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European Central Bank urges leaders to act on economy

The ECB held off providing new measures of its own on Thursday after its stimulus in recent weeks helped keep borrowing costs for companies and consumers at roughly pre-virus levels. At its last meeting June 4, the bank's 25-member governing council increased its pandemic emergency bond purchase program by 600 billion euros to 1.35 trillion euros (USD 1.7 trillion), a step which pumps newly created money into the economy with the aim of keeping credit cheap and abundant for those who need it.

PTI | Frankfurt | Updated: 16-07-2020 19:22 IST | Created: 16-07-2020 19:22 IST
European Central Bank urges leaders to act on economy

The European Central Bank is taking a break after deploying massive stimulus measures in recent weeks and on Thursday urged European leaders to help the economy by agreeing on a fund to support the regions hardest hit by the virus outbreak. ECB President Christine Lagarde said that “an ambitious and coordinated” effort from governments “remains critical” on top of the monetary policies enacted by the central bank.

European leaders are gathering Friday to discuss a collective plan to borrow and spend to promote a post-pandemic recovery, including through investment in digital services and a transition to an economy that emits less greenhouse gases. Lagarde said the bank's governing council “urges further strong and timely efforts to prepare and support the recovery... It is important for the European leaders to quickly agree on an ambitious package".

The EU's executive commission has proposed a 750 billion euro recovery fund, on top of 540 billion in previous support programs including wage support for companies in return for not laying people off. But there are disagreements on what conditions to attach to the money and how much of it will be loans and how much outright grants. The ECB held off providing new measures of its own on Thursday after its stimulus in recent weeks helped keep borrowing costs for companies and consumers at roughly pre-virus levels.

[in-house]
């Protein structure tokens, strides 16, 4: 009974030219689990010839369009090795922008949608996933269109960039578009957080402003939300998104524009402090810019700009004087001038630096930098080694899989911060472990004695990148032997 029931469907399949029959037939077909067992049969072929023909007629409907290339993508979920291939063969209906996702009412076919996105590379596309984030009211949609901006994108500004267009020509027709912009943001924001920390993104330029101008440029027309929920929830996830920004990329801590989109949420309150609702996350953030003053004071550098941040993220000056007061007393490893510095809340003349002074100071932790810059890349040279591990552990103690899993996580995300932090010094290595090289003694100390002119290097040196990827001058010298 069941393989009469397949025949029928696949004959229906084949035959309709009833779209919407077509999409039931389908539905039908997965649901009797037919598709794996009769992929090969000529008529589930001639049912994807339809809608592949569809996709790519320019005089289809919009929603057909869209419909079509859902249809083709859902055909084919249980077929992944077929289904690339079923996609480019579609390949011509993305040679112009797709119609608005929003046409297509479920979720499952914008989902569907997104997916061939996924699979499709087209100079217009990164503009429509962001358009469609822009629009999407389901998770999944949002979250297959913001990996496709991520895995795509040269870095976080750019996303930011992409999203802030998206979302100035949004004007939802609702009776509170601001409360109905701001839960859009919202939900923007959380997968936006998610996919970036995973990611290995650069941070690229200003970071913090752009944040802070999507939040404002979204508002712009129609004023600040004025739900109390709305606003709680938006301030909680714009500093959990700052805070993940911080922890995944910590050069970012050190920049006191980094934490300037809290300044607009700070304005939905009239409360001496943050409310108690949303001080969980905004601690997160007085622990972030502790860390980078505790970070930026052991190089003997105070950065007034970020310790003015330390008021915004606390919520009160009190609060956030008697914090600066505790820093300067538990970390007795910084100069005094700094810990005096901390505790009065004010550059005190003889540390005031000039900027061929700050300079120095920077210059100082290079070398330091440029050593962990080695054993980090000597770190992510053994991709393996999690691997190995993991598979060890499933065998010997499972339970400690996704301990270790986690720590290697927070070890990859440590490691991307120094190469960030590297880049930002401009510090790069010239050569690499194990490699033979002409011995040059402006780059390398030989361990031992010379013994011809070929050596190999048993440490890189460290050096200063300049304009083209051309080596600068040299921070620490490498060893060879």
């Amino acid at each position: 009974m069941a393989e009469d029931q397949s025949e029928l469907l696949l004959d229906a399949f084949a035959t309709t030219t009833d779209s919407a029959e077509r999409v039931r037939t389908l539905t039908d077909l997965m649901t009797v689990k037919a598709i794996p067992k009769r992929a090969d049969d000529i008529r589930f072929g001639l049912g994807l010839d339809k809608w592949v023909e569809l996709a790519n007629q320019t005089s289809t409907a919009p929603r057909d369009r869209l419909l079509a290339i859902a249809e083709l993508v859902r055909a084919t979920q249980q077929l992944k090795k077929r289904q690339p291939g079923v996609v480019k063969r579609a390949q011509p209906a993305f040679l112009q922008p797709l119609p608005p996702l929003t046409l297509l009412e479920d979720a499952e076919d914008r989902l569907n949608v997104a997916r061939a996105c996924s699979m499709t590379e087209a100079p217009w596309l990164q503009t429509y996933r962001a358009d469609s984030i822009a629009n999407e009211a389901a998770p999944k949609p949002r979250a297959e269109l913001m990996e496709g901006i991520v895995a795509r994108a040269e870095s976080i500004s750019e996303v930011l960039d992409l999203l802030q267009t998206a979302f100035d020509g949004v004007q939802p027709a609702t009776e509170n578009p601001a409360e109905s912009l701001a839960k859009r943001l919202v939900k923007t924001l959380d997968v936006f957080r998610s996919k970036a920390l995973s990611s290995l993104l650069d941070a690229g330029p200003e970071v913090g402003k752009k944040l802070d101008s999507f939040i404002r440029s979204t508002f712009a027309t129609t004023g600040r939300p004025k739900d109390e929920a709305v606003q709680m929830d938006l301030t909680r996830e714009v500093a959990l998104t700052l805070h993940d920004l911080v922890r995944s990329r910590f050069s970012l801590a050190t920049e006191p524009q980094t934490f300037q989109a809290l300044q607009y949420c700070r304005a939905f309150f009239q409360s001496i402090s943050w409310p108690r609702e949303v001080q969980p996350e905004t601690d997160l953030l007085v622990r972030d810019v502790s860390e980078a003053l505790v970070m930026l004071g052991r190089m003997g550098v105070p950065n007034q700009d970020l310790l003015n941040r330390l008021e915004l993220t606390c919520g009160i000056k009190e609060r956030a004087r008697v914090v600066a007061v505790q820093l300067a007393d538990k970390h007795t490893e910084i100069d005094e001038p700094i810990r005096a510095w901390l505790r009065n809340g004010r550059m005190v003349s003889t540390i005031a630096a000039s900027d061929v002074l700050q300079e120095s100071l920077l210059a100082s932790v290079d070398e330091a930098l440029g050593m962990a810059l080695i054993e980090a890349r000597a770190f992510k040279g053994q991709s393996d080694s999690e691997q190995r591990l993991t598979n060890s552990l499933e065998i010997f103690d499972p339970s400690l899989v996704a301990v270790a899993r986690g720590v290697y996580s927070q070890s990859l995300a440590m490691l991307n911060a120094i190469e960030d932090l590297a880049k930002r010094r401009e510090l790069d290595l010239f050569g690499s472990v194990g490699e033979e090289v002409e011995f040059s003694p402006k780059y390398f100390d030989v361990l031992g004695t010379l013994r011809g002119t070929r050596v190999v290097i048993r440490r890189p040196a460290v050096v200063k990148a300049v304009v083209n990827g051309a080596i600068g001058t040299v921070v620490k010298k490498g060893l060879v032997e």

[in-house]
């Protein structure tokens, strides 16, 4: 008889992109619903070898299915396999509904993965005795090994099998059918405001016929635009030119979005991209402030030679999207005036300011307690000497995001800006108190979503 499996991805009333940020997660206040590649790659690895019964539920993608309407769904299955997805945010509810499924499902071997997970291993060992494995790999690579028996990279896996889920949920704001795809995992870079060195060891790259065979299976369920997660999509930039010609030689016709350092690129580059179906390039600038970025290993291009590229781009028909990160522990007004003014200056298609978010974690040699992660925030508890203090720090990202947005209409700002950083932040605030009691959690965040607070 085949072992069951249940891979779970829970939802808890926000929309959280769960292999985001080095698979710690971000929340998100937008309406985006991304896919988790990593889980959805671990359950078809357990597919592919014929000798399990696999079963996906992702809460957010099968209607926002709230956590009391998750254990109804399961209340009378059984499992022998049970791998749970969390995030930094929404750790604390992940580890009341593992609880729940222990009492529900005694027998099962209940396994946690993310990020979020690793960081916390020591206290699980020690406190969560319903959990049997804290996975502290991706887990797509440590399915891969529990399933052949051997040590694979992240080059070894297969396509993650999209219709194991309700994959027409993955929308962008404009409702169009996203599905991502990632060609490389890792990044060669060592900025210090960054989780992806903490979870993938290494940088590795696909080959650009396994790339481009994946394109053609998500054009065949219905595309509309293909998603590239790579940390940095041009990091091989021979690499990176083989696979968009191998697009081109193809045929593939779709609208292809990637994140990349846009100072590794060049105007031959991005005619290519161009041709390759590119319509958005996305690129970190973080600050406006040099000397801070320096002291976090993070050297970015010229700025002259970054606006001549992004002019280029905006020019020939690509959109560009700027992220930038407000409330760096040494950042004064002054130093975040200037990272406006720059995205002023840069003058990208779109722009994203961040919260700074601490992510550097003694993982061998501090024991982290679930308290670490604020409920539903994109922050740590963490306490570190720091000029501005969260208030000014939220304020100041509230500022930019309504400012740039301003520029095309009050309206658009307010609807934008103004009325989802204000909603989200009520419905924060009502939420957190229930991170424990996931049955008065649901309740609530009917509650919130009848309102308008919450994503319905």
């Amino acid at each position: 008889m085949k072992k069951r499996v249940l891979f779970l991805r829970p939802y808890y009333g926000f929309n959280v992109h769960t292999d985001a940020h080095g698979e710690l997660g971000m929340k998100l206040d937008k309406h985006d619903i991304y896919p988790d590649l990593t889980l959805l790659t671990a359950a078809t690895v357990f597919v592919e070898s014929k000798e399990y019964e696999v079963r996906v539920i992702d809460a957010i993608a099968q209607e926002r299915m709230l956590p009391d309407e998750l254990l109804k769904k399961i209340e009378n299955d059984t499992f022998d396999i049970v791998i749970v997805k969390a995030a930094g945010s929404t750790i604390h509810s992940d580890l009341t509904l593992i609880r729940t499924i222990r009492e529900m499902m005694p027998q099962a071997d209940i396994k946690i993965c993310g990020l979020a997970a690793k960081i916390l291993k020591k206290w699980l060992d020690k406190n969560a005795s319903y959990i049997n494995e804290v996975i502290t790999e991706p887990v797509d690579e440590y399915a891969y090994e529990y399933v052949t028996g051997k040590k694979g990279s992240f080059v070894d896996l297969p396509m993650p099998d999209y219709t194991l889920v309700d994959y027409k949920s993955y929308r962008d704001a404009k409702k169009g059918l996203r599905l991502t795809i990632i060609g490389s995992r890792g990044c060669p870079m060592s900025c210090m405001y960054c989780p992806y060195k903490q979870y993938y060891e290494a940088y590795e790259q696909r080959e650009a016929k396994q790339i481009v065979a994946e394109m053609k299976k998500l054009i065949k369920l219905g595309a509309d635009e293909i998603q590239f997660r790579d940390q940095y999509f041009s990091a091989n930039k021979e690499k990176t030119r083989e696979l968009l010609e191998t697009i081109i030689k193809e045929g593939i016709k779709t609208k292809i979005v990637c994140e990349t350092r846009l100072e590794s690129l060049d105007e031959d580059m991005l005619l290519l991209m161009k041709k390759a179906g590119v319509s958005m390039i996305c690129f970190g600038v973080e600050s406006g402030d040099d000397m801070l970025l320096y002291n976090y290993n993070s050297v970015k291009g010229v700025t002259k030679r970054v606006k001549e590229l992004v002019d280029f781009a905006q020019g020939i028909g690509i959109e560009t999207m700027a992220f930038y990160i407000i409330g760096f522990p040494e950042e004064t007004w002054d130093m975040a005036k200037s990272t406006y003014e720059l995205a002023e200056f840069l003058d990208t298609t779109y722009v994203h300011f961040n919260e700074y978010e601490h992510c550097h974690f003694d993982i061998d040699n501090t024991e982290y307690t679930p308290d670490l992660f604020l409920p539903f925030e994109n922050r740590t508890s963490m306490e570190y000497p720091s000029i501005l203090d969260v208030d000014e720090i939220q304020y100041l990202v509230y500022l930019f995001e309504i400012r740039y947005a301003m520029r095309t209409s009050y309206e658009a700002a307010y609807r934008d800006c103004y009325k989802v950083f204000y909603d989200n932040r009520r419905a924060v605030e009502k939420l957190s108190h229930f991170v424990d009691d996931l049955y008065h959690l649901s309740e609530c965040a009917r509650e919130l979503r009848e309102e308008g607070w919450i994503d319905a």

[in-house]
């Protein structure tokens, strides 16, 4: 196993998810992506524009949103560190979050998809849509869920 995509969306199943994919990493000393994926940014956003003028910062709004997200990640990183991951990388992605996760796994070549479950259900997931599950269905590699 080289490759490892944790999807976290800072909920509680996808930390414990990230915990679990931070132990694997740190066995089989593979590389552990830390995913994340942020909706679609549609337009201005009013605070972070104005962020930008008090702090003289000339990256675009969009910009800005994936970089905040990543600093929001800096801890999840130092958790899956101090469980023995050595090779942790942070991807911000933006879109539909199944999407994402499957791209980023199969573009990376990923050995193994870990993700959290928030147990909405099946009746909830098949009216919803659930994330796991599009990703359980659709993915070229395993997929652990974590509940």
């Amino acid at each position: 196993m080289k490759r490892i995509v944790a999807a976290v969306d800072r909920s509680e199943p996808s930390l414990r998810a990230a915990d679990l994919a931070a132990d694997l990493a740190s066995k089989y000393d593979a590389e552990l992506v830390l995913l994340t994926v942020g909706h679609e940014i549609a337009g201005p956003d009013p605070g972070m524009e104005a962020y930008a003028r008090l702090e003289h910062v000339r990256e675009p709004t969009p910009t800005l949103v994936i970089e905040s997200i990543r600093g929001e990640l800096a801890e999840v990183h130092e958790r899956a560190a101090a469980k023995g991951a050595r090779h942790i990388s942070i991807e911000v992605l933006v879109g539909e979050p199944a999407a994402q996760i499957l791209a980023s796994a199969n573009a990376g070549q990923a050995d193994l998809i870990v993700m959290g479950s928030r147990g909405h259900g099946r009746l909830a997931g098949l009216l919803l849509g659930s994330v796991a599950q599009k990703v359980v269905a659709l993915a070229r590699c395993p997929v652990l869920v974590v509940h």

At its last meeting June 4, the bank's 25-member governing council increased its pandemic emergency bond purchase program by 600 billion euros to 1.35 trillion euros (USD 1.7 trillion), a step which pumps newly created money into the economy with the aim of keeping credit cheap and abundant for those who need it. One big goal for central banks such as the ECB and the U.S. Federal Reserve is to prevent the public health crisis from creating panic on financial markets that would constrict financing for companies at a time when many are struggling to stay in business due to restrictions on activity or reluctance by consumers to risk infection through face to face interaction.

The ECB left its other stimulus settings unchanged on Thursday. The benchmark interest rate for lending to banks remains at zero and the rate it pays on excess cash left as overnight deposits remains at negative 0.5per cent. That is a penalty aimed at pushing banks to lend the money to businesses and households. The bank is also purchasing 20 billion euros in corporate and government bonds to support growth and strengthen inflation toward its goal of just under 2 per cent. Inflation in June was 0.3 per cent The EU's executive commission forecasts the economy of the 19 countries that use the euro will contract by 8.7 per cent in 2020 and grow by 6.1 per cent in 2021.


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